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Japan, China, the United States and the Road to Pearl Harbor, 1937–41

Between 1937 and 1941, escalating conflict between China and Japan influenced U.S. relations with both nations, and ultimately contributed to pushing the United States toward full-scale war with Japan and Germany.

Photograph of the Marco Polo Bridge Incident

At the outset, U.S. officials viewed developments in China with ambivalence. On the one hand, they opposed Japanese incursions into northeast China and the rise of Japanese militarism in the area, in part because of their sense of a longstanding friendship with China. On the other hand, most U.S. officials believed that it had no vital interests in China worth going to war over with Japan. Moreover, the domestic conflict between Chinese Nationalists and Communists left U.S. policymakers uncertain of success in aiding such an internally divided nation. As a result, few U.S. officials recommended taking a strong stance prior to 1937, and so the United States did little to help China for fear of provoking Japan. U.S. likelihood of providing aid to China increased after July 7, 1937, when Chinese and Japanese forces clashed on the Marco Polo Bridge near Beijing, throwing the two nations into a full-scale war. As the United States watched Japanese forces sweep down the coast and then into the capital of Nanjing, popular opinion swung firmly in favor of the Chinese. Tensions with Japan rose when the Japanese Army bombed the U.S.S. Panay as it evacuated American citizens from Nanjing, killing three. The U.S. Government, however, continued to avoid conflict and accepted an apology and indemnity from the Japanese. An uneasy truce held between the two nations into 1940.

FDR signing Lend-Lease

In 1940 and 1941, President Franklin D. Roosevelt formalized U.S. aid to China. The U.S. Government extended credits to the Chinese Government for the purchase of war supplies, as it slowly began to tighten restrictions on Japan. The United States was the main supplier of the oil, steel, iron, and other commodities needed by the Japanese military as it became bogged down by Chinese resistance but, in January, 1940, Japan abrogated the existing treaty of commerce with the United States. Although this did not lead to an immediate embargo, it meant that the Roosevelt Administration could now restrict the flow of military supplies into Japan and use this as leverage to force Japan to halt its aggression in China.

After January 1940, the United States combined a strategy of increasing aid to China through larger credits and the Lend-Lease program with a gradual move towards an embargo on the trade of all militarily useful items with Japan. The Japanese Government made several decisions during these two years that exacerbated the situation. Unable or unwilling to control the military, Japan’s political leaders sought greater security by establishing the “Greater East Asia Co-Prosperity Sphere” in August, 1940. In so doing they announced Japan’s intention to drive the Western imperialist nations from Asia. However, this Japanese-led project aimed to enhance Japan’s economic and material wealth so that it would not be dependent upon supplies from the West, and not to “liberate” the long-subject peoples of Asia. In fact, Japan would have to launch a campaign of military conquest and rule, and did not intend to pull out of China. At the same time, several pacts with Western nations only made Japan appear more of a threat to the United States. First, Japan signed the Tripartite Pact with Germany and Italy on September 27, 1940 and thereby linked the conflicts in Europe and Asia. This made China a potential ally in the global fight against fascism. Then in mid-1941, Japan signed a Neutrality Pact with the Soviet Union, making it clear that Japan’s military would be moving into Southeast Asia, where the United States had greater interests. A third agreement with Vichy France enabled Japanese forces to move into Indochina and begin their Southern Advance. The United States responded to this growing threat by temporarily halting negotiations with Japanese diplomats, instituting a full embargo on exports to Japan, freezing Japanese assets in U.S. banks, and sending supplies into China along the Burma Road. Although negotiations restarted after the United States increasingly enforced an embargo against Japan, they made little headway. Diplomats in Washington came close to agreements on a couple of occasions, but pro-Chinese sentiments in the United States made it difficult to reach any resolution that would not involve a Japanese withdrawal from China, and such a condition was unacceptable to Japan’s military leaders.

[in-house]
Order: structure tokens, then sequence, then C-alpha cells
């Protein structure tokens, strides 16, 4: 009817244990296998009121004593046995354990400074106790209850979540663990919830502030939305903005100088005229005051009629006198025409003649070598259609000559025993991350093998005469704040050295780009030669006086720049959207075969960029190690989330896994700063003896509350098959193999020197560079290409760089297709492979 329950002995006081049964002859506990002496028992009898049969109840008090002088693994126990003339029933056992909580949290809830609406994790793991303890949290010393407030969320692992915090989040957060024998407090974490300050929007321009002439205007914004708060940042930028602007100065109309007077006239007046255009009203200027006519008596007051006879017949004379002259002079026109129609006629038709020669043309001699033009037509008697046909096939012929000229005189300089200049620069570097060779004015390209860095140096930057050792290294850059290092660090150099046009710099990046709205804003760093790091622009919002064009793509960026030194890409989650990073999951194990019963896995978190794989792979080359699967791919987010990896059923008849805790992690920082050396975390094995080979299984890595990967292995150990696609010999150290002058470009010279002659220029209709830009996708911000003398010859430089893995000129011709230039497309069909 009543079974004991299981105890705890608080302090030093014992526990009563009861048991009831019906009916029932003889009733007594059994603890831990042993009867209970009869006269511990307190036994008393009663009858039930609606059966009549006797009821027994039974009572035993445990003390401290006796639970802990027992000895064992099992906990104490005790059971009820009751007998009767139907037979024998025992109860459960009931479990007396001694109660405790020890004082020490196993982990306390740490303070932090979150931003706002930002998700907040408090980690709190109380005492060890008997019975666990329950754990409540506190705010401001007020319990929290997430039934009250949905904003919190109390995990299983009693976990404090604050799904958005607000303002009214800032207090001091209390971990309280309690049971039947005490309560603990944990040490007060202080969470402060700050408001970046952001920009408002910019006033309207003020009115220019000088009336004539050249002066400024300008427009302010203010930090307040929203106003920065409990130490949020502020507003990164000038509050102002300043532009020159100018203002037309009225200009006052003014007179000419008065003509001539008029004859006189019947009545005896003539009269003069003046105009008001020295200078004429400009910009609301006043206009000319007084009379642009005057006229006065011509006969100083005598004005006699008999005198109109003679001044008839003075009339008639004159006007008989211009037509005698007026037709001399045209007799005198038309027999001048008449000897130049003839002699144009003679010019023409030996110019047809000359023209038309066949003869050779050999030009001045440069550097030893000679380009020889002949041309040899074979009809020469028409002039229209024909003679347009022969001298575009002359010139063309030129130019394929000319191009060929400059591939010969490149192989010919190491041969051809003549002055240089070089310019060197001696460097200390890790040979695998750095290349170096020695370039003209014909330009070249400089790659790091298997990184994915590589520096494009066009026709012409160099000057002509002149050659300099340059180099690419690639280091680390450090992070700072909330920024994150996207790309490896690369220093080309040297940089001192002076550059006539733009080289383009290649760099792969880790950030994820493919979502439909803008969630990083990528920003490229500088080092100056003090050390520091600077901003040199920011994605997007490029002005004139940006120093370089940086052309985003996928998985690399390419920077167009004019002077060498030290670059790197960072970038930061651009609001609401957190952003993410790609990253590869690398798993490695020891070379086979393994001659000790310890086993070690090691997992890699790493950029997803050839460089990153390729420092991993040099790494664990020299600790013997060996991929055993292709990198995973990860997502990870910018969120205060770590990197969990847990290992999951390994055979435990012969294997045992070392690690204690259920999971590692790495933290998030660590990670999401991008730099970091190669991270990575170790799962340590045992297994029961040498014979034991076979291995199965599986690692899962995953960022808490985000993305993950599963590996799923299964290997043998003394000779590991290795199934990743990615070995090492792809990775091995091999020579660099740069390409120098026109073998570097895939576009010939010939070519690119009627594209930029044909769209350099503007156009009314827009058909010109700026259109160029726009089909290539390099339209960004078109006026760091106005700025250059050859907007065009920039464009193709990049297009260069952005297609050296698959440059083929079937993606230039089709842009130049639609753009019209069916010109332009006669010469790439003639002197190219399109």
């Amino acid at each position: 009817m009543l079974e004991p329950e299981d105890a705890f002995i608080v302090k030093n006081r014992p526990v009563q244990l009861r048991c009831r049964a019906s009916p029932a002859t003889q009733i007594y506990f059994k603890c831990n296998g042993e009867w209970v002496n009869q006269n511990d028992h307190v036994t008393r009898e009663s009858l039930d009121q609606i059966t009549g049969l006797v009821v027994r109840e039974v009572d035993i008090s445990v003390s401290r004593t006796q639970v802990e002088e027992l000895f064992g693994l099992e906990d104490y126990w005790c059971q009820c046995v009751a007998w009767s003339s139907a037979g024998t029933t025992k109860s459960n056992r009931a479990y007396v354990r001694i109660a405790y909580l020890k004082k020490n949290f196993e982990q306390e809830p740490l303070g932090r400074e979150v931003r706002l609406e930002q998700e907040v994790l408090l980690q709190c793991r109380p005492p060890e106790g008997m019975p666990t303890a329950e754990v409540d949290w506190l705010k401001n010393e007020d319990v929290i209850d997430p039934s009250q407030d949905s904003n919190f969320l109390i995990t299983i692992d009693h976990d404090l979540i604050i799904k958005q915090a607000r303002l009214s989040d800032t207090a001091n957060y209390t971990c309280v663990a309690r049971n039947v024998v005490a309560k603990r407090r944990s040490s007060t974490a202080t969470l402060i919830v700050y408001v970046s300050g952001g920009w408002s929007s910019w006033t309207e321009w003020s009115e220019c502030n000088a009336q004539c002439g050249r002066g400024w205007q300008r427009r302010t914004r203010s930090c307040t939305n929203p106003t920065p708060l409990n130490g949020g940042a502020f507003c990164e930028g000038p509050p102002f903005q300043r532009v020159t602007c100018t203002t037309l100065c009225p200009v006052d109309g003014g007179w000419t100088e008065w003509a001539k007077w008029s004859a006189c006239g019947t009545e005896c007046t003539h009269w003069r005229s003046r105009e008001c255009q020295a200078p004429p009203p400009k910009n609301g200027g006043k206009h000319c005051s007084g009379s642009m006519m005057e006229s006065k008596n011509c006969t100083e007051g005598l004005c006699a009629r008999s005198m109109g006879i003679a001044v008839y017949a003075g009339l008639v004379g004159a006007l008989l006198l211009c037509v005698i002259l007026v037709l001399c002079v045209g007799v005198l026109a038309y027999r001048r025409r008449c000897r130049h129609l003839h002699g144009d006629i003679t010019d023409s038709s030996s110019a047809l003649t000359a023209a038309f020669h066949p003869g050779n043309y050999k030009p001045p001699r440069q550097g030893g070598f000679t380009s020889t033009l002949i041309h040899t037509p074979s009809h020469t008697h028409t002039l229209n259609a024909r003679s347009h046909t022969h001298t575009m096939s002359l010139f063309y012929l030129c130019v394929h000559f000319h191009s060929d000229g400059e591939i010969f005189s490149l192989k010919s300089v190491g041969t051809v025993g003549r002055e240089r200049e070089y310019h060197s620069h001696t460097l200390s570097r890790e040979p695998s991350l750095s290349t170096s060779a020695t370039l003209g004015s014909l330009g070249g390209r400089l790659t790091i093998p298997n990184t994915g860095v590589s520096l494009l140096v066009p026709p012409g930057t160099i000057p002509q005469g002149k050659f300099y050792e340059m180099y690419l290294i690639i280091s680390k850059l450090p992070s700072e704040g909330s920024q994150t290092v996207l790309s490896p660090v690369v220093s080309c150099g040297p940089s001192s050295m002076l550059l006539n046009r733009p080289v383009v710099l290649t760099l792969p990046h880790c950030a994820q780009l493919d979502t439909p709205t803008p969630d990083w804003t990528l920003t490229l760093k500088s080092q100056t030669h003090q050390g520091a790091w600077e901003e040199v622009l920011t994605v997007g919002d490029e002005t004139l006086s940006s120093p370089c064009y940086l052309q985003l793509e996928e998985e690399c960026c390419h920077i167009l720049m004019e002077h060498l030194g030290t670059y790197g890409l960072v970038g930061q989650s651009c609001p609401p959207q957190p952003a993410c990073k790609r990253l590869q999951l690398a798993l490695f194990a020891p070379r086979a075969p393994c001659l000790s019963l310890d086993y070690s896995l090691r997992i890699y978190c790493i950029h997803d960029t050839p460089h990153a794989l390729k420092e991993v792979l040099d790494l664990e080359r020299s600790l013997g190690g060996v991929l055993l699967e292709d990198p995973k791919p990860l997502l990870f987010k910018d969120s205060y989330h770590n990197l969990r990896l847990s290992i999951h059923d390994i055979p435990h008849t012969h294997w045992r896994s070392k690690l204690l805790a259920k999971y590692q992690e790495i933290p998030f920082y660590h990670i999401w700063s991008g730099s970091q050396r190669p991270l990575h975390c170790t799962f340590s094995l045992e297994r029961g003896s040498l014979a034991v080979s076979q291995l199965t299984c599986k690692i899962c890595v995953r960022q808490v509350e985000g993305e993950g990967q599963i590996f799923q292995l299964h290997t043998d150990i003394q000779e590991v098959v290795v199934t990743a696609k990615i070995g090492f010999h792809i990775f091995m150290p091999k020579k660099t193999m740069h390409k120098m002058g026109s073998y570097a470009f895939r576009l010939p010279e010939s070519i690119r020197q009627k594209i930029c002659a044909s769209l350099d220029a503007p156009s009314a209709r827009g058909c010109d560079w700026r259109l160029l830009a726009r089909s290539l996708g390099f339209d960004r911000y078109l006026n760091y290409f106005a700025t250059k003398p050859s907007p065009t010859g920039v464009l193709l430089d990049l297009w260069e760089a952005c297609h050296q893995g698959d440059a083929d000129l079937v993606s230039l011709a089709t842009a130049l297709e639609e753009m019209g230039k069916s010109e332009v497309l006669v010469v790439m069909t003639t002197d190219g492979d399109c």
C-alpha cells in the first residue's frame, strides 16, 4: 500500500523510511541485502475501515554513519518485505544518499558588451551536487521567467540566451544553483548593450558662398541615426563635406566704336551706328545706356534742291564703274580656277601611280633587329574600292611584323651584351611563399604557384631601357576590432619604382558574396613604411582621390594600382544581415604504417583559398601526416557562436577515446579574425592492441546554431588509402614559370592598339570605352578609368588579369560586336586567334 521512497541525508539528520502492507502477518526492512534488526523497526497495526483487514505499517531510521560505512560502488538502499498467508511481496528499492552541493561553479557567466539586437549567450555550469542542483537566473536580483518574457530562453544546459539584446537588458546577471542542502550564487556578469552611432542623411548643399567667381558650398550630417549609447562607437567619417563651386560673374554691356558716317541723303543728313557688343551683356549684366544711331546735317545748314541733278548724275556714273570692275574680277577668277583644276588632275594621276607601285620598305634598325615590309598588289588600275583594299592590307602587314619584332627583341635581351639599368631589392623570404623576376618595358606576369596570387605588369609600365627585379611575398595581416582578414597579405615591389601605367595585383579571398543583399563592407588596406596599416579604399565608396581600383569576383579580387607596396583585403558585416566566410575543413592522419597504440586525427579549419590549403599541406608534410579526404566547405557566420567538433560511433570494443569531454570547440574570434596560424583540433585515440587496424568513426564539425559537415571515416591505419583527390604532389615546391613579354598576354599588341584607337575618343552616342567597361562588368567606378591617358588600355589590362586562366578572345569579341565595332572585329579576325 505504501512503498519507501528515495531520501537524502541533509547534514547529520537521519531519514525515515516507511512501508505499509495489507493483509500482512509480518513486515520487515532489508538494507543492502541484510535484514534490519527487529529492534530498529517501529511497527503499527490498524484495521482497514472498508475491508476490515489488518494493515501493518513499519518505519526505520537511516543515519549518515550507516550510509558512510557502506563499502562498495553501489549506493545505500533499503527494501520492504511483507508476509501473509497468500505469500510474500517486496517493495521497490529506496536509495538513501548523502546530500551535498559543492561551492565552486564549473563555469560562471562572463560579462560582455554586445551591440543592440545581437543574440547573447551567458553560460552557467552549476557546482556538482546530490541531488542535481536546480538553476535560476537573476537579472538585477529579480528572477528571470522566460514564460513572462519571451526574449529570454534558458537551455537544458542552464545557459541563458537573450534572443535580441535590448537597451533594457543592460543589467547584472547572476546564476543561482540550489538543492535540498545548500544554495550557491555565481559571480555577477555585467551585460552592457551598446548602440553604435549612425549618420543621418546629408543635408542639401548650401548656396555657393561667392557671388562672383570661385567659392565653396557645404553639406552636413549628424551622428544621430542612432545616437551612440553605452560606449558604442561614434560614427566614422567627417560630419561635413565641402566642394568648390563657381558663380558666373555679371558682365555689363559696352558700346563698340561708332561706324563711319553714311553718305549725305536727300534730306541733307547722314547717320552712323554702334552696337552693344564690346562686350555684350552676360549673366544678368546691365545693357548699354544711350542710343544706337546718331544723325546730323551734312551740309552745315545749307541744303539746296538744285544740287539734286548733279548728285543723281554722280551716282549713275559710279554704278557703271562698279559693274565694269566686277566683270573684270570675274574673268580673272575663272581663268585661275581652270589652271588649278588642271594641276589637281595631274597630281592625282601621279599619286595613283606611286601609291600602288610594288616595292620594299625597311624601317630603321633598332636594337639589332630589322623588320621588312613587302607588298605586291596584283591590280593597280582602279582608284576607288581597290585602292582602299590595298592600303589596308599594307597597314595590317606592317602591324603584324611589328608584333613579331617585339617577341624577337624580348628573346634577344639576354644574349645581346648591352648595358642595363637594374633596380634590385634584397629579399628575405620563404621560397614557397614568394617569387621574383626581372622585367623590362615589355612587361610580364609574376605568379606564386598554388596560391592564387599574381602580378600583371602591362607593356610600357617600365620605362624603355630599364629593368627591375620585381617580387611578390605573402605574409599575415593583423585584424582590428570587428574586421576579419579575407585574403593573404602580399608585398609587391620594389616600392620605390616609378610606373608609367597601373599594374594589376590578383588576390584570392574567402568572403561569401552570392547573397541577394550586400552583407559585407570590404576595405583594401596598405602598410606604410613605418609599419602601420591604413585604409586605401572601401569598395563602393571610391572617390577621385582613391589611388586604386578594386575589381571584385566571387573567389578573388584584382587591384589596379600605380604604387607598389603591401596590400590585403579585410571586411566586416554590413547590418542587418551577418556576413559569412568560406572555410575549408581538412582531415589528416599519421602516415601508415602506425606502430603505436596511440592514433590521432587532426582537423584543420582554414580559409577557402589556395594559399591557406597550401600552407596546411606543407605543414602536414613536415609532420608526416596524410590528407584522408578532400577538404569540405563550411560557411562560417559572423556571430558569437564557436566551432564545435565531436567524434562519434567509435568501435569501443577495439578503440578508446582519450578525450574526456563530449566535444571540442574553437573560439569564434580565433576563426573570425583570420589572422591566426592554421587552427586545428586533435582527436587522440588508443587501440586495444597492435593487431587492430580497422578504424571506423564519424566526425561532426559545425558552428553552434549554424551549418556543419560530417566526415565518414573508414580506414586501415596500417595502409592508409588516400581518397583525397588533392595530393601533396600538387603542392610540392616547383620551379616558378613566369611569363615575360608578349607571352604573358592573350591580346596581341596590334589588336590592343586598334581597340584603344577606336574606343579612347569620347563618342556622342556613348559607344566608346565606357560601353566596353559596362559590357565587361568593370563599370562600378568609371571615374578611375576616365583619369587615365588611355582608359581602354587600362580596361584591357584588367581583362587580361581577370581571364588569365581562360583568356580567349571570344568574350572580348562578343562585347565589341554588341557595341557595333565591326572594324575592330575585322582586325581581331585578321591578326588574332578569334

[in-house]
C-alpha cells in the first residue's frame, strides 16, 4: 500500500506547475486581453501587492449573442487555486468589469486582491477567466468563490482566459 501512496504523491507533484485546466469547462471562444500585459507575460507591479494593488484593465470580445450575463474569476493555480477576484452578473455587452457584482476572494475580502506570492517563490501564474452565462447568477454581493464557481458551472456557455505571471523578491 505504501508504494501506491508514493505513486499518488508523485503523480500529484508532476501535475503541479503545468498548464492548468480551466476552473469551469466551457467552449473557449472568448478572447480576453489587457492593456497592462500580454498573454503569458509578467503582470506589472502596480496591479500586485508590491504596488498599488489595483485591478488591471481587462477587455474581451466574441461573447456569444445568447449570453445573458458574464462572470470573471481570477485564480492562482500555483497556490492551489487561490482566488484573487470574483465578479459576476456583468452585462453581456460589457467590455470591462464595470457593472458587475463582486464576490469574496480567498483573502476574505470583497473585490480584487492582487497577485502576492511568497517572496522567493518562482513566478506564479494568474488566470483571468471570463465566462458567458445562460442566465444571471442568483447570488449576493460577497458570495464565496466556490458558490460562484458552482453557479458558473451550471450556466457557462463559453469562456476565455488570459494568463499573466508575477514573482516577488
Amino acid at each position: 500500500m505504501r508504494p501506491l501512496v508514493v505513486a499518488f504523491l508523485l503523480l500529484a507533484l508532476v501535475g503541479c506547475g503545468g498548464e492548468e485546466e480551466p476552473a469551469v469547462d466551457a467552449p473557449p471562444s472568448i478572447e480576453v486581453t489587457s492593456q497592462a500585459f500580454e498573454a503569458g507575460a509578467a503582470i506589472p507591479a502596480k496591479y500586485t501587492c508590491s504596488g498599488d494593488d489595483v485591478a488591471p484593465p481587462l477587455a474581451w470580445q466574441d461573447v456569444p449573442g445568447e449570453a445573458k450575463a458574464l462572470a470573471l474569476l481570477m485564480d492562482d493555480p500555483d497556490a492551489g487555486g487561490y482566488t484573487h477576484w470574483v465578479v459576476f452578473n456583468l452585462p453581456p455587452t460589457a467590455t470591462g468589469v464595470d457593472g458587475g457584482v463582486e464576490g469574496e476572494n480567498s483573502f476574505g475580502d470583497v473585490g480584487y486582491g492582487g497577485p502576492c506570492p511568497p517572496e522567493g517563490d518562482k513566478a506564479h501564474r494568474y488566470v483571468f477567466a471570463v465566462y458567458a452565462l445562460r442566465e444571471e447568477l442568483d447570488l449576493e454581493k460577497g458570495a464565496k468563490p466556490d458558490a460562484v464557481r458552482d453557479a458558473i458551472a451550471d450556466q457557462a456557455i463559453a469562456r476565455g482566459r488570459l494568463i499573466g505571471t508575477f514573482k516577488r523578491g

Faced with serious shortages as a result of the embargo, unable to retreat, and convinced that the U.S. officials opposed further negotiations, Japan’s leaders came to the conclusion that they had to act swiftly. For their part, U.S. leaders had not given up on a negotiated settlement, and also doubted that Japan had the military strength to attack the U.S. territory. Therefore they were stunned when the unthinkable happened and Japanese planes bombed the U.S. fleet at Pearl Harbor on December 7, 1941. The following day, the United States declared war on Japan, and it soon entered into a military alliance with China. When Germany stood by its ally and declared war on the United States, the Roosevelt Administration faced war in both Europe and Asia.